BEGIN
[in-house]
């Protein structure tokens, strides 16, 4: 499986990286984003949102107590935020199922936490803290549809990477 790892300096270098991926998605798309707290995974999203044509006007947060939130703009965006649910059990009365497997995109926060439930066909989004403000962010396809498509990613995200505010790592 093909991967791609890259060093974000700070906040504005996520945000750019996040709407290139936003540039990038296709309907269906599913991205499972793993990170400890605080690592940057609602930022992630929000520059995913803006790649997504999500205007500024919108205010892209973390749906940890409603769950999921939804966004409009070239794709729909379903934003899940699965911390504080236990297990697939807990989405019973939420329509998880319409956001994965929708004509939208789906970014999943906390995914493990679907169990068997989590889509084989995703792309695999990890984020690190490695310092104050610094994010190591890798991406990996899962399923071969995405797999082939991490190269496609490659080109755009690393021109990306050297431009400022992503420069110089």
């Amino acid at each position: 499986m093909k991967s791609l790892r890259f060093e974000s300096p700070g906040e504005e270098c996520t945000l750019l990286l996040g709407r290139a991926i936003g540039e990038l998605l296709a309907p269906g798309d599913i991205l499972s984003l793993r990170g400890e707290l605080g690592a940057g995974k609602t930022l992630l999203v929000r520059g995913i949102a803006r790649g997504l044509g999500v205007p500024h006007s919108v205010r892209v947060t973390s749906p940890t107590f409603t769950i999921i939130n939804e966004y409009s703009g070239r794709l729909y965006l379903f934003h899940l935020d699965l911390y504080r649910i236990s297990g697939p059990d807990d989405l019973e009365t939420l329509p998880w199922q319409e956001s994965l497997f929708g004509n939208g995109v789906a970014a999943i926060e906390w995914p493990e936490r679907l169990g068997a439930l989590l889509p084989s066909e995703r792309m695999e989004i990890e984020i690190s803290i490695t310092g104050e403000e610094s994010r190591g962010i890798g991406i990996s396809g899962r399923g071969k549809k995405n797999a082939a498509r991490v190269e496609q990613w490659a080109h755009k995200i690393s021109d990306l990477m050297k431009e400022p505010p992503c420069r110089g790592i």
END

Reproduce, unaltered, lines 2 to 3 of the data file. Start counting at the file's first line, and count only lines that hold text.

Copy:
């Protein structure tokens, strides 16, 4: 499986990286984003949102107590935020199922936490803290549809990477 790892300096270098991926998605798309707290995974999203044509006007947060939130703009965006649910059990009365497997995109926060439930066909989004403000962010396809498509990613995200505010790592 093909991967791609890259060093974000700070906040504005996520945000750019996040709407290139936003540039990038296709309907269906599913991205499972793993990170400890605080690592940057609602930022992630929000520059995913803006790649997504999500205007500024919108205010892209973390749906940890409603769950999921939804966004409009070239794709729909379903934003899940699965911390504080236990297990697939807990989405019973939420329509998880319409956001994965929708004509939208789906970014999943906390995914493990679907169990068997989590889509084989995703792309695999990890984020690190490695310092104050610094994010190591890798991406990996899962399923071969995405797999082939991490190269496609490659080109755009690393021109990306050297431009400022992503420069110089």
């Amino acid at each position: 499986m093909k991967s791609l790892r890259f060093e974000s300096p700070g906040e504005e270098c996520t945000l750019l990286l996040g709407r290139a991926i936003g540039e990038l998605l296709a309907p269906g798309d599913i991205l499972s984003l793993r990170g400890e707290l605080g690592a940057g995974k609602t930022l992630l999203v929000r520059g995913i949102a803006r790649g997504l044509g999500v205007p500024h006007s919108v205010r892209v947060t973390s749906p940890t107590f409603t769950i999921i939130n939804e966004y409009s703009g070239r794709l729909y965006l379903f934003h899940l935020d699965l911390y504080r649910i236990s297990g697939p059990d807990d989405l019973e009365t939420l329509p998880w199922q319409e956001s994965l497997f929708g004509n939208g995109v789906a970014a999943i926060e906390w995914p493990e936490r679907l169990g068997a439930l989590l889509p084989s066909e995703r792309m695999e989004i990890e984020i690190s803290i490695t310092g104050e403000e610094s994010r190591g962010i890798g991406i990996s396809g899962r399923g071969k549809k995405n797999a082939a498509r991490v190269e496609q990613w490659a080109h755009k995200i690393s021109d990306l990477m050297k431009e400022p505010p992503c420069r110089g790592i």